Musician Pokey LaFarge was set to perform two shows this weekend at Off Broadway. But the coronavirus pandemic has put a stop to concerts, plays and sporting events.
“I’m making the best of it,” LaFarge said on St. Louis on the Air. “You wish you could do more. You wish you could help people. I wish people weren’t suffering.”
LaFarge, whose real name is Andrew Heissler, grew up in central Illinois and made St. Louis his home in 2008. It was in the Gateway City that he first teamed up with musicians Ryan Koenig, Joey Glynn and Adam Hoskins — forming Pokey LaFarge & the South City Three.
LaFarge performed with his band around town, with early venues including the Missouri Botanical Garden and Tower Grove Farmers’ Market. By 2012, his career began to take off. He toured with Jack White and played venues such as Red Rocks in Colorado, Radio City Music Hall in New York City and the Ryman Auditorium in Nashville. His band made appearances on “Late Night with David Letterman” and “A Prairie Home Companion.”
But then he suffered what he frankly acknowledges in the album’s promotional materials as “a fall from grace.” LaFarge left St. Louis [and his band] for Los Angeles in 2018, and then later left LA, though he doesn’t want to talk about that, or where he is now.
In promotional materials for his eighth studio album, “Rock Bottom Rhapsody,” which is out now on New West Records, LaFarge also said: “Things started to unravel in my mind. I was letting evil spirits and demons rule me, and I came into certain agreements with them, and it took me down.
“I was giving too much power to darkness, and I got in too deep, and I made some bad decisions. The reality of the situation is that I hit the closest to rock bottom that I ever had, and I’ve definitely had some hardships in my life,” he said.
Even the upbeat songs on the album — “End of My Rope” and “Storm-A-Comin’” — are unequivocally serious and reflect a darker time. As for “F*** Me Up,” the first glimpse fans got of the new album, its furious instrumentation and opening lyrics make clear there’s more to LaFarge than, as its lyrics note, a “wholesome Midwestern boy.” The music video features LaFarge singing from the coffin during his own funeral procession, with LaFarge himself later portraying the devil.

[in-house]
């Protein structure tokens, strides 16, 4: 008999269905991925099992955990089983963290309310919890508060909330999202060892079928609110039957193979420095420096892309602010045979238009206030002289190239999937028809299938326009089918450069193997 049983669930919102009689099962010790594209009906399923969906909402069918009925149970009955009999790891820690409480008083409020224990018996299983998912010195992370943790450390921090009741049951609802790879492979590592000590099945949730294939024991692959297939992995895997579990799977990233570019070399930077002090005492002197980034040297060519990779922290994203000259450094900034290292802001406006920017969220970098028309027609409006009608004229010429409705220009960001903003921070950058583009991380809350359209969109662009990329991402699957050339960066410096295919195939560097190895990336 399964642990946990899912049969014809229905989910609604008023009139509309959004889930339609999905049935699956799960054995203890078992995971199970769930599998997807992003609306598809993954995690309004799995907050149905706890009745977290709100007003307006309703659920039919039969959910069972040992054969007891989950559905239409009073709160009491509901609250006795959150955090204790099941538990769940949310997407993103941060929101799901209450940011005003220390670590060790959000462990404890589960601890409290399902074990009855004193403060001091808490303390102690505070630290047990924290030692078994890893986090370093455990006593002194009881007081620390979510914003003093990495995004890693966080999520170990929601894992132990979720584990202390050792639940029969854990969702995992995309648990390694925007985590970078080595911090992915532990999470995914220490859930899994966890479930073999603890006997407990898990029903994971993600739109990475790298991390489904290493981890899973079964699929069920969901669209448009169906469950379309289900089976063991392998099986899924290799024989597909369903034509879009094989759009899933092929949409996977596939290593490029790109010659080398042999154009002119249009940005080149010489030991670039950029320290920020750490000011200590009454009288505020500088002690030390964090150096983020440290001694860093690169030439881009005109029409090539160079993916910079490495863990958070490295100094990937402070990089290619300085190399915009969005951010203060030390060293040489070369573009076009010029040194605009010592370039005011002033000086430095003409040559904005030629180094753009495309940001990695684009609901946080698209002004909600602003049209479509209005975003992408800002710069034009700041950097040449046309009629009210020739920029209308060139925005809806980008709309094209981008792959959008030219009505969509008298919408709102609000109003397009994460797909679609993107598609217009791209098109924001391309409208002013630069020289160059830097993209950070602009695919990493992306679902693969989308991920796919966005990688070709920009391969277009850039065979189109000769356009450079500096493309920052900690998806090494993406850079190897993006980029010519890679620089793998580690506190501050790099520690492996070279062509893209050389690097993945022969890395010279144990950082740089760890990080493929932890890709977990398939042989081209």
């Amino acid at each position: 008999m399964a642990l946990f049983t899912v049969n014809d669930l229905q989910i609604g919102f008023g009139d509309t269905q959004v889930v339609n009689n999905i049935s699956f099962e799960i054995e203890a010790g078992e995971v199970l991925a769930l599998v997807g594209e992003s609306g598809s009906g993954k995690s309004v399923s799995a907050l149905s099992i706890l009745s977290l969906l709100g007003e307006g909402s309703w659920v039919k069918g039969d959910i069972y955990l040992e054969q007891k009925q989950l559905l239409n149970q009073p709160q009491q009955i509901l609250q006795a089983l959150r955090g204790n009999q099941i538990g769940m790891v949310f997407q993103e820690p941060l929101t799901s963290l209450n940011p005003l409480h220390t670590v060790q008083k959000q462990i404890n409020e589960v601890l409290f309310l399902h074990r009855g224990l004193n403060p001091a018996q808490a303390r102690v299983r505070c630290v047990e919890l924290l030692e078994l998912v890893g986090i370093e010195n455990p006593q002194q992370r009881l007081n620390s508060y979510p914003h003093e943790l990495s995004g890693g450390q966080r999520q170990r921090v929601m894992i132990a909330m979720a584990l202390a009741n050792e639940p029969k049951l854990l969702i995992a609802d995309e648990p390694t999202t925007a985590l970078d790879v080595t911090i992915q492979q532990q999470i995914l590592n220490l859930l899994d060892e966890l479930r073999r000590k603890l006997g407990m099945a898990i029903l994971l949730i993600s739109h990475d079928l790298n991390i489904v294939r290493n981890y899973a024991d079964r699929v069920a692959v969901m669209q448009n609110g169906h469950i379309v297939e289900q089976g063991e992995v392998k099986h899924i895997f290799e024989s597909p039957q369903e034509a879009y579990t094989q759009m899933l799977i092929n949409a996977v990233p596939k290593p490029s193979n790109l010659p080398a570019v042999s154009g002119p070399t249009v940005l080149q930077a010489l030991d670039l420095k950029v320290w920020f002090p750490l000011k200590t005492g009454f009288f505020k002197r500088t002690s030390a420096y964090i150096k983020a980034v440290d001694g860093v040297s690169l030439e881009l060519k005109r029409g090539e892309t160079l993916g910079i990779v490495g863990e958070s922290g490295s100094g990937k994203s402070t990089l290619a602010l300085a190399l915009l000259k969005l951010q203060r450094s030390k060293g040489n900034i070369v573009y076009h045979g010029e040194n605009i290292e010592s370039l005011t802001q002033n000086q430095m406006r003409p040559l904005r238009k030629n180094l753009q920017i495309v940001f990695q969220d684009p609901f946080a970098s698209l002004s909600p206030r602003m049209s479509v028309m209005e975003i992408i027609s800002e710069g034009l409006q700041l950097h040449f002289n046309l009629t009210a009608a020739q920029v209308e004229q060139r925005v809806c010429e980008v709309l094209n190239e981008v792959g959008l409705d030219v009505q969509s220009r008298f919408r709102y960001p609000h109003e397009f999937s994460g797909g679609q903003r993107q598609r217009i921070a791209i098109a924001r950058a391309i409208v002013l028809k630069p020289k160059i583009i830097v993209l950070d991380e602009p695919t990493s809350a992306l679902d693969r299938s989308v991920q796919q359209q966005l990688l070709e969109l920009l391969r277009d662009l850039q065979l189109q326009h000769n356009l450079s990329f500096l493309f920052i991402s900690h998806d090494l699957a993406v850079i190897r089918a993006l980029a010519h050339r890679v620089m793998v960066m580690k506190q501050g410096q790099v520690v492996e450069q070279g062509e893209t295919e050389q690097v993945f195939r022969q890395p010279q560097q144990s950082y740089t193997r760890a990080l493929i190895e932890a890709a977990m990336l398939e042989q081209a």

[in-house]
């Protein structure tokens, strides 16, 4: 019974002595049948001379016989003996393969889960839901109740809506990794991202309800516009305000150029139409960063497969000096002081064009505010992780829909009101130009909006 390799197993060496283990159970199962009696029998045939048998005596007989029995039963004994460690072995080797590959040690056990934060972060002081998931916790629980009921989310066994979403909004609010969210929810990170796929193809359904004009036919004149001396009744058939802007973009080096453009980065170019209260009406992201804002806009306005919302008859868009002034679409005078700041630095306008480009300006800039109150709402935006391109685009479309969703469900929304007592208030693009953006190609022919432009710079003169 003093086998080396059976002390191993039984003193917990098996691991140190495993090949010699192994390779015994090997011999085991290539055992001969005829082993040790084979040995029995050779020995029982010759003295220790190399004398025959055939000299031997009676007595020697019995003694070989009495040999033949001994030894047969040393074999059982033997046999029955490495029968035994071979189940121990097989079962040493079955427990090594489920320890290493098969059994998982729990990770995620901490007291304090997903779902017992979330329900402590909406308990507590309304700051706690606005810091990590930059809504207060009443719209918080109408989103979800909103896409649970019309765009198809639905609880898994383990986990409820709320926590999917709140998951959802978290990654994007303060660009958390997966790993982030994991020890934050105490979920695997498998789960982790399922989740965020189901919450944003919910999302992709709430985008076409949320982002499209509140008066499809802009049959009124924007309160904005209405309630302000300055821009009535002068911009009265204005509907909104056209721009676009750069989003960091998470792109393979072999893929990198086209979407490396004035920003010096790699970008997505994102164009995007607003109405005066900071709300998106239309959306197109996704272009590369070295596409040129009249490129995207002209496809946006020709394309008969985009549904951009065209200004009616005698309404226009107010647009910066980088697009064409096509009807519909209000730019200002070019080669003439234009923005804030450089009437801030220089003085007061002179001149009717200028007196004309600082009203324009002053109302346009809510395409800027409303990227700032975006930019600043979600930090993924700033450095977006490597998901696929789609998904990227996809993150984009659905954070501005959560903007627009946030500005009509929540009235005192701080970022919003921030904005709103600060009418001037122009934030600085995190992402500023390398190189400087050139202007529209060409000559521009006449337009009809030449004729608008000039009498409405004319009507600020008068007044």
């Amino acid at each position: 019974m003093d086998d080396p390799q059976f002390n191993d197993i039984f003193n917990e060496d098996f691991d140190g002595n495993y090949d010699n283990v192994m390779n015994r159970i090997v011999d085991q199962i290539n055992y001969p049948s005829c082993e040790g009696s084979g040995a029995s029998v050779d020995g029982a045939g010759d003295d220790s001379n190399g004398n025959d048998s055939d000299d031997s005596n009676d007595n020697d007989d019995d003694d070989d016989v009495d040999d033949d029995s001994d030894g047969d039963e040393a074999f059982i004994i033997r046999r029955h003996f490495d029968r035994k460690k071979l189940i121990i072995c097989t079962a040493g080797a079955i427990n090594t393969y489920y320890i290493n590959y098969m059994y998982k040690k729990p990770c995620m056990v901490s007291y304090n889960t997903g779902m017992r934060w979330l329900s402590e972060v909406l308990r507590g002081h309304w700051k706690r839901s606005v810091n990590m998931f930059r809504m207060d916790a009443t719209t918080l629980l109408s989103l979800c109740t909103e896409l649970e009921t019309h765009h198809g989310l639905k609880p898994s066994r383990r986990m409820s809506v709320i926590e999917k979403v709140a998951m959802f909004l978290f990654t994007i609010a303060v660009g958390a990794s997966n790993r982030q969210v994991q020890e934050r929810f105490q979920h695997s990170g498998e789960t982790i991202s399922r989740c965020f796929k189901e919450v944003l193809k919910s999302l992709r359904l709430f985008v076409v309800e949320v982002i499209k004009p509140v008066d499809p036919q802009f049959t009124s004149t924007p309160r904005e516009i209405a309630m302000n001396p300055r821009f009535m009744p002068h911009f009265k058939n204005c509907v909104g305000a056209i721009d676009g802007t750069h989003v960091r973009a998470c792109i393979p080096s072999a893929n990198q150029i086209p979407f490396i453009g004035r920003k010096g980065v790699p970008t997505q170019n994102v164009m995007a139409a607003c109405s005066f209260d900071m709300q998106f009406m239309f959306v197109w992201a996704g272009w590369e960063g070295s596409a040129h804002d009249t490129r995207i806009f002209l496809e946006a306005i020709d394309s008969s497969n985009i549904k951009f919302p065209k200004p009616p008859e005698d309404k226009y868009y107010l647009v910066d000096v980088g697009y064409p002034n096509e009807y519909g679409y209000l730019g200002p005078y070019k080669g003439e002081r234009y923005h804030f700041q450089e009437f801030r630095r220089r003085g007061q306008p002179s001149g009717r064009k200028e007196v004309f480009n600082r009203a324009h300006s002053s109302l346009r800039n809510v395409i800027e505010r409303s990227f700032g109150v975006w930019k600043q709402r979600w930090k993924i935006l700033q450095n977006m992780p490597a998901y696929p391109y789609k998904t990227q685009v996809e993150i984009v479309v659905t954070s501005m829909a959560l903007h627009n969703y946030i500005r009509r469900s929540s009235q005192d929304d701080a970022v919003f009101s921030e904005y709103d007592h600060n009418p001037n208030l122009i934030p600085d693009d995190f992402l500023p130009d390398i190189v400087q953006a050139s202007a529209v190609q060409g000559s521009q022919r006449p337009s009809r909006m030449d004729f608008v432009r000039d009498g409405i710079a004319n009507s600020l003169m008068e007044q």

Surprisingly, LaFarge said most of the morose songs on the album were written before his downfall. In promotional materials for his new album, he said that the man singing the songs isn’t the same man who wrote them.
In conversation, he resisted revisiting that idea: “The same person who said that quote isn’t the same man you’re talking to now. I don’t know. We say things all the time and then we’re expected to talk about them.”
LaFarge freely admitted he doesn’t like doing promotion or, at times, even performing songs from an album that reflects a darker time in his life.
“It’s not easy. I don’t really like it, to be honest with you,” he said. “Anybody who has seen me perform over the years, I don’t do a very good job at performing the songs off the record that just came out.”
He added: “You write to attempt to communicate what it is you’re feeling. I don’t know if you ever quite get there. I don’t know if you quite ever know what you have gone through and what you are going through.”
In addition to songwriting, LaFarge credited his faith for helping him turn the corner.
“God [is] the biggest catalyst in what has been a personal transformation for me, definitely in pursuit of humility, clarity and honesty within myself but also affirming once again why I feel like I’m here and that is to write music, to sing and to perform,” he said. “That has been a huge burst of energy, positivity, and confidence in me in the last year, just writing like crazy.”
Not all of the songs on the new album are pessimistic. The ballad “Lucky Sometimes” highlights LaFarge’s stylings as a crooner.
“I just felt like I needed to write a love song for the girl I was with at the time,” LaFarge said. “She deserved much more than just a song, but the song was what she got and that’s what I have, and that’s what people have from that time.”
These days, while the pandemic continues, LaFarge keeps busy performing virtual sets. “It’s a quick fix. I definitely find that I enjoy [virtual shows] more than I guess I thought I would,” LaFarge said. “There’s so much more that would go into performing an actual show.
He said he’s staying healthy and focused on good habits. And these days, he’s out of that dark place.
“I would say [I’m] feeling more free than ever. I had a great run with the South City Three, and I’m sure they would probably agree — and I’m sure we would all agree — that we’re better off doing our own things right now and moving on,” he said. “And us all having moved on, I think, has brought a lot of freedom and peace to our own lives respectively.”
“St. Louis on the Air” brings you the stories of St. Louis and the people who live, work and create in our region. The show is hosted by Sarah Fenske and produced by Alex Heuer, Emily Woodbury, Evie Hemphill, Lara Hamdan and Joshua Phelps. The audio engineer is Aaron Doerr.
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